Me: “Just so you know, this is a quiet carriage.”

(She looks where I’m pointing, reads the bit about no loud music or talking, turns back to me, and says:)

Passenger: “Oh, do you want me to get off, then?”

(I am a bit taken aback that she hasn’t even made the smallest attempt to apologise for disturbing the carriage, so I say:)

Me: “Actually, if you don’t mind, that’d be great.”

Passenger: “I’ve got so much love in my heart. Do you need a hug?”

(I’m not proud of my reply, but all I want is to do was sit in peace on my way to work.)

Me: “No, I need you to shut up.”

(It did the trick, though, because she packed up her stuff and moved to another carriage.)

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Dogs>People

, , , , , , | Friendly | November 10, 2019

My three-year-old daughter recently got a betta fish as a first pet, and one afternoon we go to the local pet store to buy a decoration for his tank. She picks out a yellow submarine and proudly walks it to the checkout counter.

As I’m paying, I feel something large and fuzzy bump into me, sending my daughter a few steps back, as well. A massive dog has jumped onto the counter and pulled the submarine down, breaking it. The dog is bigger than my daughter and she begins to cry because she can’t get to me. 

The woman holding the dog gives a token apology while doing little to rein the dog in. I have to move past the dog and pick up my daughter, who is starting to cry. The lady then proceeds to say there’s no reason to worry; her dog is fine — I wasn’t worried about the dog.

She then proceeds to talk to the clerk checking me out, demanding to know if another employee is working, all while he’s still trying to process my payment. 

The clerk discounts the damaged submarine and I head out, clutching my crying daughter, all while the woman with the dog that’s too big for her to control sits there, unsure why everyone is upset. I’ve always liked dogs, but now I know I don’t like dog people!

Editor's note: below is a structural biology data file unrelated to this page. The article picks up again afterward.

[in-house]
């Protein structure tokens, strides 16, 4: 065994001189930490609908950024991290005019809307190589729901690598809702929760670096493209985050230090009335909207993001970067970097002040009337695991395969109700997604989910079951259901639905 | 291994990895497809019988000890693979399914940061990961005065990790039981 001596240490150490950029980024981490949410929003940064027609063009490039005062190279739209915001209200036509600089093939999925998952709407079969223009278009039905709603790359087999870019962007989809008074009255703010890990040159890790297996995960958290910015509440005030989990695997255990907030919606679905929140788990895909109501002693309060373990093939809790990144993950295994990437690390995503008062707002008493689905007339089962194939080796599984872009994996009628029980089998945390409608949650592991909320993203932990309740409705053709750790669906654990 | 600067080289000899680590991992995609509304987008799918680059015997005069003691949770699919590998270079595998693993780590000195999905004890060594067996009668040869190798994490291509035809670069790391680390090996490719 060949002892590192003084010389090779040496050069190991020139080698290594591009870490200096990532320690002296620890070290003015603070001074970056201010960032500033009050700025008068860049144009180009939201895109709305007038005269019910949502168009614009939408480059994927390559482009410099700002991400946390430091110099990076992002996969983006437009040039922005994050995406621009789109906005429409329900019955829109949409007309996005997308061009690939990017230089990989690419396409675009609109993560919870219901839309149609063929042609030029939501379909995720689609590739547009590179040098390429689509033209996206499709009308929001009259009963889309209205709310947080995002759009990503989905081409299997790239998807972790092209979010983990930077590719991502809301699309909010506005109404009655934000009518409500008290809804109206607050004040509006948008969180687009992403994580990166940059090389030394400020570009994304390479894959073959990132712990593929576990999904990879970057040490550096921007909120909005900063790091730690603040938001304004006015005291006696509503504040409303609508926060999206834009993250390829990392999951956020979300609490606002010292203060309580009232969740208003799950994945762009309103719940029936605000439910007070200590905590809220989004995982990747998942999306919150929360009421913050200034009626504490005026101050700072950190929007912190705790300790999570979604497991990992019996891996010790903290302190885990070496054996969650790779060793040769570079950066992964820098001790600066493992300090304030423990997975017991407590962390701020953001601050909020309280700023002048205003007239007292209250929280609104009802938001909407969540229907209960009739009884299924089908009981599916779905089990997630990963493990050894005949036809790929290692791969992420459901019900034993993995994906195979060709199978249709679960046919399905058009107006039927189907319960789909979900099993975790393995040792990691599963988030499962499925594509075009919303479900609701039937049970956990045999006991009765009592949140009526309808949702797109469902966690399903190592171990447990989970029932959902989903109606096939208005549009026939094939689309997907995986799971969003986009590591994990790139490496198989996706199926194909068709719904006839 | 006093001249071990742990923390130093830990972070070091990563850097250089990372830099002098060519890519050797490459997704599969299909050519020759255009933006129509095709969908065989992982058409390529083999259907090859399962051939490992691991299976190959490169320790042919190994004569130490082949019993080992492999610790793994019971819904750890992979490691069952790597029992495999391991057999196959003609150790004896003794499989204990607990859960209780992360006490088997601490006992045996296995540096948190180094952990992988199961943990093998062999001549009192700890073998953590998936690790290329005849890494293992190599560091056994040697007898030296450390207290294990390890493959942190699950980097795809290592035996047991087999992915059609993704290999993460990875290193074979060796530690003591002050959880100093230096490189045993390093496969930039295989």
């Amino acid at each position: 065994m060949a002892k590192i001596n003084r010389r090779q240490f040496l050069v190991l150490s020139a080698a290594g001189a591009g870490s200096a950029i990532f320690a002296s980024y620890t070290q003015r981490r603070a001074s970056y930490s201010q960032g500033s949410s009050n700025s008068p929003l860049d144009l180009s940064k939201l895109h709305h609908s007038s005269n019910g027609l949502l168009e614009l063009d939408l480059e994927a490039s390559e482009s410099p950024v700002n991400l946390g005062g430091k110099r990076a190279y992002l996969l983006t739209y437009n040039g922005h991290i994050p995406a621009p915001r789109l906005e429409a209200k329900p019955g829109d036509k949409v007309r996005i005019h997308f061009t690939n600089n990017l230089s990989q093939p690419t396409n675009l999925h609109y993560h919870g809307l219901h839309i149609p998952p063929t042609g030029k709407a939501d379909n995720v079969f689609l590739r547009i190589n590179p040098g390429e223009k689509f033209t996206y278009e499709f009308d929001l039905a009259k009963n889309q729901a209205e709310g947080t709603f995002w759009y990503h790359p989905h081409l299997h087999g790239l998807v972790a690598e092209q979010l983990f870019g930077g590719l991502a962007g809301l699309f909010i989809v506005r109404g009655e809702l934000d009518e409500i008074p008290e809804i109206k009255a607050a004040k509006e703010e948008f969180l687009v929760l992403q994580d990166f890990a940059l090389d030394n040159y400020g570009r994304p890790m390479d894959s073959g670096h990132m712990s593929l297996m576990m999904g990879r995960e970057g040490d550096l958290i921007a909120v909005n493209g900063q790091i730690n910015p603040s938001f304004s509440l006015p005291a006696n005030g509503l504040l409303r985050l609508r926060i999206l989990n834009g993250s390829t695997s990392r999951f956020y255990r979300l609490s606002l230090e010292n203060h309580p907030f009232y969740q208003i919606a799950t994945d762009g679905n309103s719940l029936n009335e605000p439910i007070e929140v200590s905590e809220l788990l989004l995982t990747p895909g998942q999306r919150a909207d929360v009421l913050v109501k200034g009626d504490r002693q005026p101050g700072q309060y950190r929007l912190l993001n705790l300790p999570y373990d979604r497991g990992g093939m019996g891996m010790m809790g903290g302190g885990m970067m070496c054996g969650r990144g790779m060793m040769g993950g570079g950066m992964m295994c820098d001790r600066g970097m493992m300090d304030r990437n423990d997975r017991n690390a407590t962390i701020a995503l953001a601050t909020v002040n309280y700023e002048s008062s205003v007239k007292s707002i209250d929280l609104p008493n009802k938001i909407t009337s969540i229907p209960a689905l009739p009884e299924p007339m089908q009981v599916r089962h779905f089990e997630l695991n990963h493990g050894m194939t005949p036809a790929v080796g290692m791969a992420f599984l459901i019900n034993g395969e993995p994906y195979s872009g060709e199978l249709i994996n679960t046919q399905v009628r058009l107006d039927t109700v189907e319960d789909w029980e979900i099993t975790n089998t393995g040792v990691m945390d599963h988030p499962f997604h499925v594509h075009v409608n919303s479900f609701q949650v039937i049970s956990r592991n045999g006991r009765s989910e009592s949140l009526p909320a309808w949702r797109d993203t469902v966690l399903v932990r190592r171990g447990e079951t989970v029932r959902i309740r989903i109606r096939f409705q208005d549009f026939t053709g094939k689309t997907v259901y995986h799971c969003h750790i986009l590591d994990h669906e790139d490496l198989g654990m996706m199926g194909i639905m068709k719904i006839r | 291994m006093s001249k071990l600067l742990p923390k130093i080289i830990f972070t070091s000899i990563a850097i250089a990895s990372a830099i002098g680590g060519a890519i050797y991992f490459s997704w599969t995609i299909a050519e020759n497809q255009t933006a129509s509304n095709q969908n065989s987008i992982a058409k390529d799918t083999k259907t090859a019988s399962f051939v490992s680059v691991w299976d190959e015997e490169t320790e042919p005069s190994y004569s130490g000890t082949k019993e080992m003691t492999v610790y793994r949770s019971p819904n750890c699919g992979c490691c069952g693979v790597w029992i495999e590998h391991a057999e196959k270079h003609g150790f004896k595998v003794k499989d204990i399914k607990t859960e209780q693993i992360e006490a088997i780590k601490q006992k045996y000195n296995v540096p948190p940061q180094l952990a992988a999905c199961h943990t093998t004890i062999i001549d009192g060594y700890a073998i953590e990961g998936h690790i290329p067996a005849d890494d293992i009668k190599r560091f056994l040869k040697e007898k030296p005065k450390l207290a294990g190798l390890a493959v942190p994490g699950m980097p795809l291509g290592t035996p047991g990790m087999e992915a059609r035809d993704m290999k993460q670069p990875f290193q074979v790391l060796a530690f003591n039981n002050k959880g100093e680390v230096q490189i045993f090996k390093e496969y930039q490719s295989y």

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It’s Payback Time  

, , , , , , | Right | November 6, 2019

(I’ve stopped by a local 24/7 store. There are a couple of people in line in front of me. A woman walks up behind me.)

Woman: *clears her throat and coughs* “I left my wallet in the car.”  

(I don’t react because I really don’t think she is talking to me.)

Woman: *nudges me with her arm* “Did you hear me? I left my wallet in the car.”

Me: “Okay?”

(I get to the counter and she steps up next to me, drops her stuff, and tells the clerk:)

Woman: “I need [Brand] cigarettes.” 

(The clerk rings up my stuff, then swipes the cigarettes.)

Clerk: “May I see your ID, sir?”

Me: “Um, those aren’t mine.”

(The clerk looks from me to the woman and back.)

Woman: “Oh, it’s okay. I told you, my wallet’s in the car.”

Me: “And?” *shaking my head at the clerk* “Take them off, please. I’m not buying cigarettes.”

Woman: “But… I told you…”

Me: “And I would assume that’s your car parked right outside the door. I’m sure they’ll hold everything for you.”

Woman: “Look, my money is right outside in the car.”

Me: “No.”

Woman: “No?! What do you mean, no? You’re calling me a liar?”

Me: “Ma’am, I don’t know you and am not calling you anything. ‘No’ means I won’t loan you any money.”

Woman: “Not even just until I walk to my car? I can’t believe you!”

Me: “And I can’t believe you think that I’m just going to buy you cigarettes with my own money when your car is literally right outside the door with the wallet inside.”

Woman: “You seriously won’t save me a few steps when you know I can pay you back in just a few minutes?”

(I don’t know that, actually. She could be lying about her wallet, and then I’d be out the money. This lady has gall to pull a scam like this. Before I can say this, a customer who csme in behind her speaks up.)

Other Customer: “Look, lady, either walk out and get your money, or walk out and get in your car. Either way, walk out.”

Clerk: “Ma’am, if you want cigarettes, I need to see your ID, as well.”

(The woman huffed loudly and stormed out. I could see her sitting in her vehicle glaring at me as I left. She was making no move to grab her supposed wallet, so I suspect I dodged a pretty obvious bullet. I called the non-emergency police number and let them know that this lady was lurking around the store trying to get people to buy cigarettes with no ID, and they reassured me that they’d send a patrol car around. I just found it kind of amazing that she was pulling a pretty obvious scam right in front of a store clerk, and it never occurred to her that her lack of an ID would trip her up, anyway.)